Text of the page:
Joe Arpaio attended a news conference to support Maricopa County Attorney candidate Bill Montgomery, and some of Arpaio's supporters showed up to lend their support: J.T. Ready and his followers in the National Socialist Movement.
I know, they look like extras in a B movie, but I guess these guys take themselves seriously. That means I have to take them seriously as well, which scares the hell out of me.
Here's the story from azcentral's Political Insider blog. If you have a sec, read it all the way through. It just keeps getting better scarier.
Maricopa County Attorney candidate Bill Montgomery got a dose of un-wanted support when a handful of neo-Nazis showed up at Montgomery’s news conference Friday morning claiming they were there to back Sheriff Joe Arpaio.
The members of the National Socialist Movement, decked out in riot gear and wearing rifles slung over their shoulders, said they were there to “support Sheriff Joe’s candidate for County Attorney,” according to ringleader J.T. Ready.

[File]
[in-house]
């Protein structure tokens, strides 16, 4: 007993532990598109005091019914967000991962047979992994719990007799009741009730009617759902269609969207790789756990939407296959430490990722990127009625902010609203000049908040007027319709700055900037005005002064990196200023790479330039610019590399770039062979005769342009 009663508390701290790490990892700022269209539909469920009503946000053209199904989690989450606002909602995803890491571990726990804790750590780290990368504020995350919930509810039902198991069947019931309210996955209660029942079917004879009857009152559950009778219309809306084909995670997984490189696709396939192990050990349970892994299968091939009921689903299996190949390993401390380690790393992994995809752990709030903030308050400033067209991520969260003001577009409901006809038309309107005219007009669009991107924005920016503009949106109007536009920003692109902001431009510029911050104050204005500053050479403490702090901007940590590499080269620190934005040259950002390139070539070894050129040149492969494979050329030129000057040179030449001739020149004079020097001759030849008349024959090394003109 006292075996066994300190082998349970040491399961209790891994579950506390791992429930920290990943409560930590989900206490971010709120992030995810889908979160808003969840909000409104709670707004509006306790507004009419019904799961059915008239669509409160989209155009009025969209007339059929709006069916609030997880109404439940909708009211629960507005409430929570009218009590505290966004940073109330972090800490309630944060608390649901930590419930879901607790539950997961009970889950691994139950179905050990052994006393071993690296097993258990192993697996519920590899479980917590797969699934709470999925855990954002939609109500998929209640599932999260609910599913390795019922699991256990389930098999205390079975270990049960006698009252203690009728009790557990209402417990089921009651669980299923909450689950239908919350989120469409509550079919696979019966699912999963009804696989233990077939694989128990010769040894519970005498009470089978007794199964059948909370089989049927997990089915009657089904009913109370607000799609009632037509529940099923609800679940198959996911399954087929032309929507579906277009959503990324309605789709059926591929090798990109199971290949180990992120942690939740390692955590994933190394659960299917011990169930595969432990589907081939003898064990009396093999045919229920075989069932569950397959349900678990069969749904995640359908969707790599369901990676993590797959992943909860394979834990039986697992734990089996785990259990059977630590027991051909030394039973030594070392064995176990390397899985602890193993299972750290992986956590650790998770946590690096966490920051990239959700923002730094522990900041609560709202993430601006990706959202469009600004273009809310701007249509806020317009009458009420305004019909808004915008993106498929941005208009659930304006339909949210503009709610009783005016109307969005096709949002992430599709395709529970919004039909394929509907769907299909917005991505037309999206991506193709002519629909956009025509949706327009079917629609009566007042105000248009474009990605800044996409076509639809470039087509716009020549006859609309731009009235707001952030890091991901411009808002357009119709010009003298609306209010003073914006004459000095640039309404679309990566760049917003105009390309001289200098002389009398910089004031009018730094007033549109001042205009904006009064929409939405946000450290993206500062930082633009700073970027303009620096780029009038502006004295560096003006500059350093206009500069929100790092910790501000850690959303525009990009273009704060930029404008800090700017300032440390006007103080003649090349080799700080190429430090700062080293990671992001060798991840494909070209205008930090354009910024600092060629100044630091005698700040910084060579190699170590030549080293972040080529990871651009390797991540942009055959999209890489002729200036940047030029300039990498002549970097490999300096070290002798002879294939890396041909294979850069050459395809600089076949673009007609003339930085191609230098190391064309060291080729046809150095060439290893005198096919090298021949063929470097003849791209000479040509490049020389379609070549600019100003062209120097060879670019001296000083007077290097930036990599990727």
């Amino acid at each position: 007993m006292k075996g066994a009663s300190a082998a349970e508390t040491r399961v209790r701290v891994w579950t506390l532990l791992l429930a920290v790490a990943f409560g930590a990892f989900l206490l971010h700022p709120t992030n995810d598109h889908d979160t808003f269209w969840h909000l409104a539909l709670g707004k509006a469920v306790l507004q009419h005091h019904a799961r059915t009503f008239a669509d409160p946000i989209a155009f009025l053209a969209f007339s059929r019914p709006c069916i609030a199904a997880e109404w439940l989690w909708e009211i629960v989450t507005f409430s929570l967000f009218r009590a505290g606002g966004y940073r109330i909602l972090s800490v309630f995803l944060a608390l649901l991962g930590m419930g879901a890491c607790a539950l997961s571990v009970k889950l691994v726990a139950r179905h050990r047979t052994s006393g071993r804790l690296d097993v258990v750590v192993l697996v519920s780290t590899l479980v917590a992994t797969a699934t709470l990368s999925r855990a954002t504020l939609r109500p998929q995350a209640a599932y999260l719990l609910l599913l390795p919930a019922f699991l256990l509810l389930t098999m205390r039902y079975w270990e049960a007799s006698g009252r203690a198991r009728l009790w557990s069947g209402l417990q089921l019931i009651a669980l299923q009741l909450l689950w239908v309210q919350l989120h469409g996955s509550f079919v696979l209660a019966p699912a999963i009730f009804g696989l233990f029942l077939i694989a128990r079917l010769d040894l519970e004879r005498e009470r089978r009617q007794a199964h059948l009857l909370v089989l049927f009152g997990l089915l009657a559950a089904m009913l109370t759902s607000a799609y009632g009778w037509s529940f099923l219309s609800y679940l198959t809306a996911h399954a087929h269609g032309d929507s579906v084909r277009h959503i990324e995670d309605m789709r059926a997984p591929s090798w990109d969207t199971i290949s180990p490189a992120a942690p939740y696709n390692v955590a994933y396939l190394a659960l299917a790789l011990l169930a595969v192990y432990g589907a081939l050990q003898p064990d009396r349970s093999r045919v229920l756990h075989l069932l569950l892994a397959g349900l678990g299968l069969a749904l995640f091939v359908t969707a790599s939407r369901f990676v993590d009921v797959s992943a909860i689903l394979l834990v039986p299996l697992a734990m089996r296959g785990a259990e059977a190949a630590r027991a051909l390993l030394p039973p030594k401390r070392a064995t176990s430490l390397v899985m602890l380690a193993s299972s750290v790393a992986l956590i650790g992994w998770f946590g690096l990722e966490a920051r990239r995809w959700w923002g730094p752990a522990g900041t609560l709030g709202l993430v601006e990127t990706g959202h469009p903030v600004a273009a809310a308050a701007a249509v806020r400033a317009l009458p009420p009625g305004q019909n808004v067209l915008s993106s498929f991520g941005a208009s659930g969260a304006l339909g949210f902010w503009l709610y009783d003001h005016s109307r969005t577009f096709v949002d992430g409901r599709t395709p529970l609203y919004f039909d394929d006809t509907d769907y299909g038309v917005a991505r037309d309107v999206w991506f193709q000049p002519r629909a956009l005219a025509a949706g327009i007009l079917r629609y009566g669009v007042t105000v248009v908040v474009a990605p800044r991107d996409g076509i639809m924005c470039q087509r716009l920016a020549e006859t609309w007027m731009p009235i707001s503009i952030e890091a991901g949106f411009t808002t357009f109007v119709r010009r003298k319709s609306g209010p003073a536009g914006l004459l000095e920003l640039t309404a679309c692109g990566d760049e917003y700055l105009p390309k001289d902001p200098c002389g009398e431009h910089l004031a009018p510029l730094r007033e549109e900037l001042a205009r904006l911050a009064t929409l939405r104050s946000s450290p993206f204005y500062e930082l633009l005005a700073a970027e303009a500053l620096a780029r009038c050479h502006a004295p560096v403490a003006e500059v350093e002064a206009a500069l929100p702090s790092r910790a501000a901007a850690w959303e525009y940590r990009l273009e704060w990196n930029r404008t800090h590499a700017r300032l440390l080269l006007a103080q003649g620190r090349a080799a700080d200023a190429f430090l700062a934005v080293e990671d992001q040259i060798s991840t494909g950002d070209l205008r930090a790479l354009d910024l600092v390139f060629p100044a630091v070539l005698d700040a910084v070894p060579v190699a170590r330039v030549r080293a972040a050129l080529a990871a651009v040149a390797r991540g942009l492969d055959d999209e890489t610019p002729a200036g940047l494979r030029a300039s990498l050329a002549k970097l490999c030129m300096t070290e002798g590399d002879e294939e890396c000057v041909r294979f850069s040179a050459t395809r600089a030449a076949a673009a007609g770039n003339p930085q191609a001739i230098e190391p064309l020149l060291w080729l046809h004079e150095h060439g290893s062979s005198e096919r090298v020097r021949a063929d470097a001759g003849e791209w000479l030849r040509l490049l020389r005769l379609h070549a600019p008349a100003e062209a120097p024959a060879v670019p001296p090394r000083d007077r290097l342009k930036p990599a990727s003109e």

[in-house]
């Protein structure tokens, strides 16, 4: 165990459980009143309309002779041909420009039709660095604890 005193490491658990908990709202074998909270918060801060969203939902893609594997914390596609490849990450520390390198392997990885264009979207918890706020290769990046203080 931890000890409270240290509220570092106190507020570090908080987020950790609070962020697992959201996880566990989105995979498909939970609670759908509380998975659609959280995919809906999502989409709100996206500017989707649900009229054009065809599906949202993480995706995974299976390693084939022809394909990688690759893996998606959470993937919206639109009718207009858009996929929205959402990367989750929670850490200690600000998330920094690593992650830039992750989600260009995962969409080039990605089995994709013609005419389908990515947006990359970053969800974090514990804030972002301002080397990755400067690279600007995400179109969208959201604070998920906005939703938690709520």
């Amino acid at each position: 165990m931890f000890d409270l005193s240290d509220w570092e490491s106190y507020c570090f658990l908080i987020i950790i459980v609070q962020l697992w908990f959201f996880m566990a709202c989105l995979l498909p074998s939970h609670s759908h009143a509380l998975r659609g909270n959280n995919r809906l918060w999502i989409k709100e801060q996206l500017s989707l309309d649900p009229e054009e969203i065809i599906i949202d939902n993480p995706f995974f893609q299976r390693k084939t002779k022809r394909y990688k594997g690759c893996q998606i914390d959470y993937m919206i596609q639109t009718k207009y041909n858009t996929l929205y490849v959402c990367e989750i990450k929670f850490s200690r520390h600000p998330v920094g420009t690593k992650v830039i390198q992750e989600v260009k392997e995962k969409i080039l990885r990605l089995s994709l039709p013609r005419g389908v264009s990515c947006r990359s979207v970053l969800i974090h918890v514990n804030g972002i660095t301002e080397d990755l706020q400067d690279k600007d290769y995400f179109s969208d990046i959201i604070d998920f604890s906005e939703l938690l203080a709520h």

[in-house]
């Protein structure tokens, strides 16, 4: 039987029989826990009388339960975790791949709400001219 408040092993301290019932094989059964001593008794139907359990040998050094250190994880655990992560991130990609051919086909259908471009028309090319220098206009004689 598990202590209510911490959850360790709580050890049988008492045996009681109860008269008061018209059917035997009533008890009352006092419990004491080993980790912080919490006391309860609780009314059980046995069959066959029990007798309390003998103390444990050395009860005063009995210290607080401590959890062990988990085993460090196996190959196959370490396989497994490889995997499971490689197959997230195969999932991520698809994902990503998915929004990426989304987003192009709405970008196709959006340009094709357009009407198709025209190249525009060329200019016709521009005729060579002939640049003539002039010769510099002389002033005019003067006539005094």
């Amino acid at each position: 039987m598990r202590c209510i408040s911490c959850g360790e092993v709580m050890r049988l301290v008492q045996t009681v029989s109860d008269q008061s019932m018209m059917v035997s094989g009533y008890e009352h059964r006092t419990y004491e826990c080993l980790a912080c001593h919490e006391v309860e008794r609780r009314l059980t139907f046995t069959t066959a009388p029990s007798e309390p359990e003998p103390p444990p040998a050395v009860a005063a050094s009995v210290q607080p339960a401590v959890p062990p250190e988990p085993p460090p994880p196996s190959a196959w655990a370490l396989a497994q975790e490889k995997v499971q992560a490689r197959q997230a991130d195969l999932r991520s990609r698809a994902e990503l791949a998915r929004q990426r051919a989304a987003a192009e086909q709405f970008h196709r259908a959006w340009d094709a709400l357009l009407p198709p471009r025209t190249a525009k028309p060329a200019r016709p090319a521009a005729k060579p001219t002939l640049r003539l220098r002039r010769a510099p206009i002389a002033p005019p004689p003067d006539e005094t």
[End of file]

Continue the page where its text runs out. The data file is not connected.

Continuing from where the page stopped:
Montgomery was appalled at their presence and tried to get the men to leave.
Arpaio was at the news conference to voice his support for Montgomery.
Ready went on to say that, in addition to their political activity, the neo-Nazis came armed and prepared to fight “illegals”.
“We’re not going to stand idly by while we’re genocided (sic) off our country,” Ready said. “We’re being displaced.
Ready was once seen as a semi-legitimate political candidate in the east Valley, until he shot at someone holding a BB gun in 2006, derailing his candidacy for Mesa City Council.
Since then he’s become a fixture in a radical arm of the anti-illegal immigration movement that politicians try to shy away from.
But it doesn’t always work.
Sen. Russell Pearce was photographed with Ready and the picture was widely circulated last year.
The research director for the Southern Poverty Law Center last year cited the photo with Ready and Pearce, along with Arpaio speaking before a group called United for Sovereign America- which the center considers a Nativist extremist group- as signs that mainstream politicians associate with hate groups.
Montgomery was quick to try to distance himself from anything Ready is associated with.
“I reject that,” Montgomery said of the neo-Nazis support.